The U.S. Copyright Office launched its new electronic system to designate and search for agents to receive notifications of claimed infringement under the Digital Millennium Copyright Act (DMCA). The final rule implementing the new system and governing what is required of service providers to designate an agent also comes into effect on December 1st.
As of December 1, all new designations must now be made through the online registration system. Additionally, any service provider that has previously designated an agent with the Office through the old paper-based system will have until December 31, 2017, to submit a new designation electronically through the new system. Until that time, an accurate designation in the old paper-generated directory will continue to satisfy the service provider’s obligations under section 512(c)(2), and the public will need to continue to search the paper-generated directory if the service provider is not yet listed in the new electronically generated directory.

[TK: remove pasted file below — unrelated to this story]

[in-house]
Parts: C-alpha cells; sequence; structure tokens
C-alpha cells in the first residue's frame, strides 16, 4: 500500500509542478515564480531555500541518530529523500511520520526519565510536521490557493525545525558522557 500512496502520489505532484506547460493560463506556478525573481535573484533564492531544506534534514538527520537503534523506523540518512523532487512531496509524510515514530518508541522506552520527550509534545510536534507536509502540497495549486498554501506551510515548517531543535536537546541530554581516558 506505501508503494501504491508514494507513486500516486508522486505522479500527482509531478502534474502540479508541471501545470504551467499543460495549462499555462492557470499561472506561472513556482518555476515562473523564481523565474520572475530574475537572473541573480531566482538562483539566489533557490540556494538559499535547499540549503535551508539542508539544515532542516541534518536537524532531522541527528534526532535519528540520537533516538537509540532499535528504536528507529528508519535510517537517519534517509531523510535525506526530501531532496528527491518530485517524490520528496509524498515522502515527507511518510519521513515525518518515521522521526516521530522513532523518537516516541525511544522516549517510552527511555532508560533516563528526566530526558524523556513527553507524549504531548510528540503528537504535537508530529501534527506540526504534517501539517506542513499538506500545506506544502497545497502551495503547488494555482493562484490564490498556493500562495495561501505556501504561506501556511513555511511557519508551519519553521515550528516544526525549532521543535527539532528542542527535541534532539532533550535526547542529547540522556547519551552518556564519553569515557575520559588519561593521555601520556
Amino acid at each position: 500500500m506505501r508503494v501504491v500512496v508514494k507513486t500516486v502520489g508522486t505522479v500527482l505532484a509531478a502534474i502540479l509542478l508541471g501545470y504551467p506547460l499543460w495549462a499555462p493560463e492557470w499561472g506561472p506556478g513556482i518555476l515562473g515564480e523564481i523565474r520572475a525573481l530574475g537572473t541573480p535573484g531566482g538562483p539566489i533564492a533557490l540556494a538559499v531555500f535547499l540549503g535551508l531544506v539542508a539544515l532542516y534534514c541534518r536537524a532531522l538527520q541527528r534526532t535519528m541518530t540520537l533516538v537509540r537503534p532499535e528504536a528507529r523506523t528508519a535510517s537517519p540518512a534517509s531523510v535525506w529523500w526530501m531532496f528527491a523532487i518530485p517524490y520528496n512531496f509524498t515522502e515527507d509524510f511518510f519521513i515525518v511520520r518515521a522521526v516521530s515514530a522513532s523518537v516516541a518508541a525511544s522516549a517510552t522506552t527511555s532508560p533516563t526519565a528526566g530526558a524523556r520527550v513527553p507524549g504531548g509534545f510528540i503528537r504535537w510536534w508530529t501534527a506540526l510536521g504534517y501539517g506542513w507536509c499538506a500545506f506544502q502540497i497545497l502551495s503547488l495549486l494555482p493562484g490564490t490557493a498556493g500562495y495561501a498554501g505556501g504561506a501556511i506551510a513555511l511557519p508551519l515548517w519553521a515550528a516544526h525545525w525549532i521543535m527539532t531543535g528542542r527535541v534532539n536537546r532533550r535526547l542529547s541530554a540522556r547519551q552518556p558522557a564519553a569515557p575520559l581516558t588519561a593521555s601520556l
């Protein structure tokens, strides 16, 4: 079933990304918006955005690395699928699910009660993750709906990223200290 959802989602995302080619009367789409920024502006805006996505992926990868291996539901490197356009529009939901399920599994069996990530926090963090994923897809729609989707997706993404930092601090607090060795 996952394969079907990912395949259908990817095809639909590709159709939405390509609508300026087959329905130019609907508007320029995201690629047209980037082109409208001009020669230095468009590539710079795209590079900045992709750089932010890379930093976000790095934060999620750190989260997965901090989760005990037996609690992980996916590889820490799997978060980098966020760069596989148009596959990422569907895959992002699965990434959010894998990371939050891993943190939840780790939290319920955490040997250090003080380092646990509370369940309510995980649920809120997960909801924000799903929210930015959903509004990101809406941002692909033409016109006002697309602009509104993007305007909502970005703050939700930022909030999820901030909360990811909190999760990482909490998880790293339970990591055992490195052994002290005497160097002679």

The U.S. Copyright Office published three notices of proposed rulemaking on December 1, 2016
The U.S. Copyright Office today published three notices of proposed rulemaking, which are summarized below.
A) Supplementary Registration: The U.S. Copyright Office is seeking public comments on proposed amendments to its regulation governing supplementary registration. Under the proposed rule, most applicants will be required to submit an online application in order to correct or amplify the information set forth in a basic registration. In addition, the proposed rule will update and codify certain practices that are set forth in the Compendium of U.S. Copyright Office Practices, Third Edition, and improve the readability of the regulation. The Notice of Proposed Rulemaking and instructions on how to submit a comment in this proceeding are available here: http://bit.ly/2gGOpT.
B) Group Registration of Photographs: The Office is seeking public comments on proposed amendments to its regulation governing the group registration option for published photographs. In addition, the Office is proposing to create a new group registration option for unpublished photographs. Under the proposed rule, applicants will be required to submit an online application and will be allowed to include up to 750 photographs in each submission. The proposed rule will amend the deposit requirement for photographs and photographic databases by requiring applicants to submit their works in digital form. Finally, it will memorialize the Office’s longstanding position regarding the scope of a group registration of photographs. The Notice of Proposed Rulemaking and instructions on how to submit a comment in this proceeding are available here: http://bit.ly/2gpqYjY